Review: The seemingly bottomless Greensleeves vaults turn up more gold here with two prime cuts - Wailing Souls' "Who No Waan Come" and Al Campbell's "Unfaithful Children" - that are treated to a first new pressing since 1981. "Who No Waan Come" is silky and sedentary as they come, with kick drums just about managing to propel things along beneath gorgeous doo-wop harmonies. The Linval Thompson produced "Unfaithful Children", however, is a more driven affair with authentic roots. Psyched-out effects, endless reverb and hits that ricochet around, making it a widescreen dub that draws you in and takes you along for the ride.
Review: Actor and singer Philip Michael Thomas was of course Detective Ricardo Tubbs on the TV series Miami Vice alongside Don Johnson. Here though, he is even more impressive: this is a lovably naive and innocent softboi tune for the late night lovers and Sunday smooches. "Starry Eyed" is as sentimental as it should be given the title - it has little dub riffs over crisp 80s drum, tenderly whispered vocals that cannot fail to win you over, and a slow motion but wagering groove to sink deep into. The instrumental is less candied, with a more tropical feel thanks to some shimmering xylophone sounds. Lush.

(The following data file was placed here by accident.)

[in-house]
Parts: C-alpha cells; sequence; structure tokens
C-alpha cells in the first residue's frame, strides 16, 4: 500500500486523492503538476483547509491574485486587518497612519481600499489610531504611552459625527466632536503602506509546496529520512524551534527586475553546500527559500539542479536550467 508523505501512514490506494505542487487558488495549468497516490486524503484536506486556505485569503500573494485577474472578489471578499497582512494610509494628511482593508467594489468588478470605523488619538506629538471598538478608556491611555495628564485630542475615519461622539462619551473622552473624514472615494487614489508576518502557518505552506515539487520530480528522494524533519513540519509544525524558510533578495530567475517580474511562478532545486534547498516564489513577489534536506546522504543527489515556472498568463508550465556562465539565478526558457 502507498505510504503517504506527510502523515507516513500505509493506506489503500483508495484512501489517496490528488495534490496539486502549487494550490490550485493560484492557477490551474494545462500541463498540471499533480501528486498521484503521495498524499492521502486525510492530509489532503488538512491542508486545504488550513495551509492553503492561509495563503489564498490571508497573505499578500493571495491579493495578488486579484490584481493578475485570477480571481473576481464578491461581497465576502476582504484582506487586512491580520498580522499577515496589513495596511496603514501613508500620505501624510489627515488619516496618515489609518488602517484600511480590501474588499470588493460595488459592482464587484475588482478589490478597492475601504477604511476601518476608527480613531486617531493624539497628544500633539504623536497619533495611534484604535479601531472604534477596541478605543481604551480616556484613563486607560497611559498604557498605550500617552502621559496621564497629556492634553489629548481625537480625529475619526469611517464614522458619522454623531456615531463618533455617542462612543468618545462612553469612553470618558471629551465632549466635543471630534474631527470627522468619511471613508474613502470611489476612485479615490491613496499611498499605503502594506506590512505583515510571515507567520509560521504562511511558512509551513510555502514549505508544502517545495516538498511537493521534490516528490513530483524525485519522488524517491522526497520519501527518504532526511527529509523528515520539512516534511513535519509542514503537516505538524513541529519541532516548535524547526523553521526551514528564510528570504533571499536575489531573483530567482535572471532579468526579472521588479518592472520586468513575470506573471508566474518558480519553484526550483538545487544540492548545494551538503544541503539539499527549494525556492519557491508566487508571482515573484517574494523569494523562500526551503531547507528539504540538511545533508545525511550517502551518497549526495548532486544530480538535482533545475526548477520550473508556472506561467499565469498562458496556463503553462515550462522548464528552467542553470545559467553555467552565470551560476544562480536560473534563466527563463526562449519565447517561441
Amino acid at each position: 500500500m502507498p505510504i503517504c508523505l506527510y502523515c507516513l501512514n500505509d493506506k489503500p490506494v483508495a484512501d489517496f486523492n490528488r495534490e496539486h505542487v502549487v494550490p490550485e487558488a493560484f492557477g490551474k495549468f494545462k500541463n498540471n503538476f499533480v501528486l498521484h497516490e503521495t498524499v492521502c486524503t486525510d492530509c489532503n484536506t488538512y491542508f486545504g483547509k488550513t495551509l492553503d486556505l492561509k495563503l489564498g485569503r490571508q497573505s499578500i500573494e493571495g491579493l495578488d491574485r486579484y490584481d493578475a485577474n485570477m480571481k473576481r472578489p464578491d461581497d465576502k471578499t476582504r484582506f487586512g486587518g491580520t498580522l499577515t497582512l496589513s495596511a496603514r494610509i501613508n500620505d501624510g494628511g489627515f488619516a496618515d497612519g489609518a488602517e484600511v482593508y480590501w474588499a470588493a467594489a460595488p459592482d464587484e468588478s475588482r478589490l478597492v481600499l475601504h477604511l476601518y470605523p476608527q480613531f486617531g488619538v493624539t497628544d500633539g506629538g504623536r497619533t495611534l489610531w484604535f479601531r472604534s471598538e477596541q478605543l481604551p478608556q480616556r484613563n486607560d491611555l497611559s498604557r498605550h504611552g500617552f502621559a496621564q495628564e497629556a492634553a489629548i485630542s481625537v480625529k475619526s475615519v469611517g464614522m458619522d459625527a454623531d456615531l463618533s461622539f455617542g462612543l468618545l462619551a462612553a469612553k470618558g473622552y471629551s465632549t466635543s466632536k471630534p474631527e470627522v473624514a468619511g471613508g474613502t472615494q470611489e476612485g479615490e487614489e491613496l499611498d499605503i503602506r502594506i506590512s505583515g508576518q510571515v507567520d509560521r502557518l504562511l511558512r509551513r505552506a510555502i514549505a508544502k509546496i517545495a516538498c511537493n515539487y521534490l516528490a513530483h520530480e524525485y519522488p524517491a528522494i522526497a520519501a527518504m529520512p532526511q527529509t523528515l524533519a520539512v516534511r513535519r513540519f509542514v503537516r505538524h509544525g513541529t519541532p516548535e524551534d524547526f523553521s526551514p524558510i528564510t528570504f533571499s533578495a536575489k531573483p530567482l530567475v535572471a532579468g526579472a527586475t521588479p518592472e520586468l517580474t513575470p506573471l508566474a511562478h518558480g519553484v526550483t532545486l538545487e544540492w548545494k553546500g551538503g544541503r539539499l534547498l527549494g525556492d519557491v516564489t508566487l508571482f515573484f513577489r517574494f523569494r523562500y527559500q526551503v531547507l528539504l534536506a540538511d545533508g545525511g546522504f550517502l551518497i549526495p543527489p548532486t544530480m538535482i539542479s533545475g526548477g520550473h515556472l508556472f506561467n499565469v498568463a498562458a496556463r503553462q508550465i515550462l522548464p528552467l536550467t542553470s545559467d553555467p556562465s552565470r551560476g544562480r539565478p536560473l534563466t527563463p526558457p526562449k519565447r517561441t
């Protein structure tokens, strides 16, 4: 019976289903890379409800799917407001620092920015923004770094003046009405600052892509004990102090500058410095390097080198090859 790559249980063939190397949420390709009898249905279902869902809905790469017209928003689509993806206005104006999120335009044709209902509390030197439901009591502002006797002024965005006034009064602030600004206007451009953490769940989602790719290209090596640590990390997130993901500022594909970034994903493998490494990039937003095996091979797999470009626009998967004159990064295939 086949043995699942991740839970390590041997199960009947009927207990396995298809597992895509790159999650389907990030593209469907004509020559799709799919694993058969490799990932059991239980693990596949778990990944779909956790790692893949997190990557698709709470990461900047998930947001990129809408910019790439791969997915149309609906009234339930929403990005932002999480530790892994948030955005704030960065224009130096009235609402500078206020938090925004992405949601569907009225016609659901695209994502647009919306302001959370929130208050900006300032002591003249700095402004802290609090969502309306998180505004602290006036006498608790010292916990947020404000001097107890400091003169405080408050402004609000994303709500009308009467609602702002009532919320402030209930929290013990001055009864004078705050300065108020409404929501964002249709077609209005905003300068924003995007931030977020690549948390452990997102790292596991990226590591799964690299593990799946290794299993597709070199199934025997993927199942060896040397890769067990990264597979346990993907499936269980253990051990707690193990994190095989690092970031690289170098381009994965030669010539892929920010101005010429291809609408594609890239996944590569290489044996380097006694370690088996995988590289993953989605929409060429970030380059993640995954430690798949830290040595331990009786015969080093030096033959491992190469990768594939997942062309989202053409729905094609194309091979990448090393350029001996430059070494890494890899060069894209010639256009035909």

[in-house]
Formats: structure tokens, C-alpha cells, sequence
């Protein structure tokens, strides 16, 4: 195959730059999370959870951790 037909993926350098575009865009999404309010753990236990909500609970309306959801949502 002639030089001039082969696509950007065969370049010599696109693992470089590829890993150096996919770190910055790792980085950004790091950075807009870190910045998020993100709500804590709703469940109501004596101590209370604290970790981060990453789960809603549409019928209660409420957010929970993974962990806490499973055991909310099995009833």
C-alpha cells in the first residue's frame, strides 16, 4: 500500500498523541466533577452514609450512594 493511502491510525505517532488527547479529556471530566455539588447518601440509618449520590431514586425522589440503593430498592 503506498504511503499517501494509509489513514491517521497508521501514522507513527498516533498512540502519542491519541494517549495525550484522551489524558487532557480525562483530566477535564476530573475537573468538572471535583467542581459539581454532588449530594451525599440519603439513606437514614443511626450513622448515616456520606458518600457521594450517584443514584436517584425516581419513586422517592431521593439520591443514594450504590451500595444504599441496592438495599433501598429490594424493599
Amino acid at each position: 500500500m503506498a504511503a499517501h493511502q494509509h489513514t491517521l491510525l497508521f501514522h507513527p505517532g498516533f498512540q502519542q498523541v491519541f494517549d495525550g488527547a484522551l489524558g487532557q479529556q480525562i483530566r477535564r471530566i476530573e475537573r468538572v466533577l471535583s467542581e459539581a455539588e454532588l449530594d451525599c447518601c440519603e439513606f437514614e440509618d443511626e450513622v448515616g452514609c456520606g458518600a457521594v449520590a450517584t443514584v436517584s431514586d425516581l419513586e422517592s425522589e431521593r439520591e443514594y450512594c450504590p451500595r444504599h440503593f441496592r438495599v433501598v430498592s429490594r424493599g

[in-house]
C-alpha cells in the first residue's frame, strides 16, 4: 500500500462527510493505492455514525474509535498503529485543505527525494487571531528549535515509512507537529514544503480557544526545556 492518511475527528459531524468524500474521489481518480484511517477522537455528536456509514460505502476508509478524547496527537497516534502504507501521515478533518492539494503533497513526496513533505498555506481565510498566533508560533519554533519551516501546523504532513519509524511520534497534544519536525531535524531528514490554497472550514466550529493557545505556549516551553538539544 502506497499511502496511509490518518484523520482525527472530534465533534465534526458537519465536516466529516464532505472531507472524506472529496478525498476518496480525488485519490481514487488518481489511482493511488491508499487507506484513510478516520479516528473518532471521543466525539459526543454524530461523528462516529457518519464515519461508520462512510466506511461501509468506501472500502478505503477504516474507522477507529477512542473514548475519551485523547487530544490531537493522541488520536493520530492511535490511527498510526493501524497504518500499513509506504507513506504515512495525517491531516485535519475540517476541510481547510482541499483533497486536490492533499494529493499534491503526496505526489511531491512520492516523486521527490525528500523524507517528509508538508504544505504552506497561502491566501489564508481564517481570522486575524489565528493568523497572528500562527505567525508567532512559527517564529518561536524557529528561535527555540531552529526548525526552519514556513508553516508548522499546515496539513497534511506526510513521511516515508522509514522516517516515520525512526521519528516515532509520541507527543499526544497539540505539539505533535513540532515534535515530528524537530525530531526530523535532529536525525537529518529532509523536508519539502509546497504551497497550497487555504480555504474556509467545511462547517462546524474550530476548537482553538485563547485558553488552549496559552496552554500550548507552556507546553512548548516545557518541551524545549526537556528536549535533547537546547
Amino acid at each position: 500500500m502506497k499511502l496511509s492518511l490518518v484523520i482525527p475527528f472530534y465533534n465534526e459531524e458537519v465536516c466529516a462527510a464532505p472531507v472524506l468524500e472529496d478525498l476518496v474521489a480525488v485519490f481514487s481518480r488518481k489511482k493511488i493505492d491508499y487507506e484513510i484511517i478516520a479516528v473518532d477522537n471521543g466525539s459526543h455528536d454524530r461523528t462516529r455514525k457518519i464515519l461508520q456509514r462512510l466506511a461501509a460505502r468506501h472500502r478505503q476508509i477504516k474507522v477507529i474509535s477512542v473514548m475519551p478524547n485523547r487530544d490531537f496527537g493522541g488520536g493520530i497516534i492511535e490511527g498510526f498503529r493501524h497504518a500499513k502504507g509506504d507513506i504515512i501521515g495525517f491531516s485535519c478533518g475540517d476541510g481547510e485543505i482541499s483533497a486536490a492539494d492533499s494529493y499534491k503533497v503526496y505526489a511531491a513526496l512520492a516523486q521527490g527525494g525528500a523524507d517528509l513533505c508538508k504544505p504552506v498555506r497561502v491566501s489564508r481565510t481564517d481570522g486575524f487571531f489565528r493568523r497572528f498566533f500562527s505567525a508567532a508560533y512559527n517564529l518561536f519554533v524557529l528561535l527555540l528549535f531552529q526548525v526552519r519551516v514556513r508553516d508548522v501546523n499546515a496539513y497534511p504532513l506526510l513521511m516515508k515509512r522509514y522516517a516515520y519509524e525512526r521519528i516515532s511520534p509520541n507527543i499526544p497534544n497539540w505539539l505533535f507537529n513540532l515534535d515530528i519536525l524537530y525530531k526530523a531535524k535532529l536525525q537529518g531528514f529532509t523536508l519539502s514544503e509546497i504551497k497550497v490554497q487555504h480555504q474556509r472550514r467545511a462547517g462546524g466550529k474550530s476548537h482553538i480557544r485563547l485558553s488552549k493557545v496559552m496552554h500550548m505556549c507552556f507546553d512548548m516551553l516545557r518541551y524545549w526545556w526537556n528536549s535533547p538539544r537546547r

Raphael Green & Alimantado - "Rasta Train" (1977 Discomix) (8:42)
Review: The "Disco Devil" series is a carefully curated selection of disco mixes that were laid down in the famous Black Ark Studio run by Lee "Scratch" Perry. It was a place of legendary magic, as this series shows on its fourth instalment. All the big dogs like The Upsetters, Augustus Pablo and Junior Murvin are present with their own distinctive takes on dub. Carlton Jackson also comes correct with his soul soothing "History" while a special 7" edit of Truth Fact & Correct's "Babylon Deh Pon Fire" is a rousing anthem for serious smoking sessions.